Homework Help: Maths problem: deriving expressions for the critical temperature/volume/pressure

1. Apr 22, 2006

Lisa...

I have to show that for a van der Waals gas the critical temperature, volume and pressure are given by:

$$T_c= \frac{8a}{27bR}$$

$$V_c= 3nb$$

$$p_c= \frac{a}{27b^2}$$

I started off this way:

Van der Waals states that for a non ideal gas the pressure is:

$$P = \frac{nRT}{V-nb} - a \frac{n^2}{V^2}$$

with a and b constants...

The point of inflection of the (V,p) graph is the critical volume + temperature. Therefore this point is given by the conditions:

$$\frac{\delta p}{\delta V} =0$$

$$\frac{\delta ^2 p}{\delta V^2} =0$$

I came to the conclusion that these conditions are:

$$\frac{\delta p}{\delta V} = - \frac{nRT}{(V-nb)^2} + \frac{2an^2}{V^3}=0$$

$$\frac{\delta ^2 p}{\delta V^2} = \frac{2 nRT}{(V-nb)^3} - \frac{6an^2}{V^4}=0$$

Now how do I obtain V /Tfrom these two equations?
I believe I need to set the second equation equal to 0 and solve for V & T. Then substitute the answer in the first one and show that it also equals 0.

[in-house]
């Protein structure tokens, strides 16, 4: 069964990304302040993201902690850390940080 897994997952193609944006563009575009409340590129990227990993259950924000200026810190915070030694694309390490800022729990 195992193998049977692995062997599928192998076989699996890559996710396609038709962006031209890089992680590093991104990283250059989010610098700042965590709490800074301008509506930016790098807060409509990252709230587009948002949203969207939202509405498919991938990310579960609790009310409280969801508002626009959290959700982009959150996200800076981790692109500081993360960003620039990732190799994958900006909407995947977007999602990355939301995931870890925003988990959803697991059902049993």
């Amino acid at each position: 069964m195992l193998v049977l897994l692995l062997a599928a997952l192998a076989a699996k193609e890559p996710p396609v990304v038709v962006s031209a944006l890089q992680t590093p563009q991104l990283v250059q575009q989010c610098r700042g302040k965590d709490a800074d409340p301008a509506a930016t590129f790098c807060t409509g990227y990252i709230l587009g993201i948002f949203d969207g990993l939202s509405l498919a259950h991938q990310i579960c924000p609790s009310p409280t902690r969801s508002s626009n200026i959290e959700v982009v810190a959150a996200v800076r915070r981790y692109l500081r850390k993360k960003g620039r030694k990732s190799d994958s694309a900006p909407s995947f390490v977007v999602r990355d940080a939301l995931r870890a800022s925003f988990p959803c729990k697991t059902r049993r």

Only: how do I get an expression for V & T?!?!?! I've done the following:

$$\frac{2 nRT}{(V-nb)^3} - \frac{6an^2}{V^4}=0$$

$$\frac{2 nRT}{(V-nb)^3} = \frac{6an^2}{V^4}$$

$$\frac{nRT}{(V-nb)^3} = \frac{3an^2}{V^4}$$

Last edited: Apr 22, 2006
2. Apr 22, 2006

Bystander

Two equations and three unknowns? Think there might be a third relation laying around somewhere? See anything you can easily eliminate by rearranging your two derivatives?

3. Apr 23, 2006

Lisa...

I think I've managed to solve the problem:

I've used the second derivative to obtain an expression for T, then I've substituted it into the first one and solved for V. This expression matched the given one, so I knew I was on the right track. Next I've substituted the expression for V into the one I had for T and simplified, which also gave me the given expression. Finding p was really easy by then (with filled in values for V and T in the van der waals formula)....

Thanks anyways for trying to help :)

4. Apr 23, 2006

Gokul43201

Staff Emeritus
Lisa!

$$\frac{nRT}{(V-nb)^2} = \frac{2an^2}{V^3}$$

and

$$\frac{2 nRT}{(V-nb)^3} = \frac{6an^2}{V^4}$$

Dividing one by the other directly gives you Vc = 3nb. Plug this into either of the two to find Tc. Plug Vc and Tc into the Van der Waals equation to find Pc.

5. Sep 10, 2009

IITian

These will be quite useful for people working with critical fluids, particularly for Carbon dioxide capture, transportation and storage. Needless to say that Van der Waals EoS is not valid for CO2!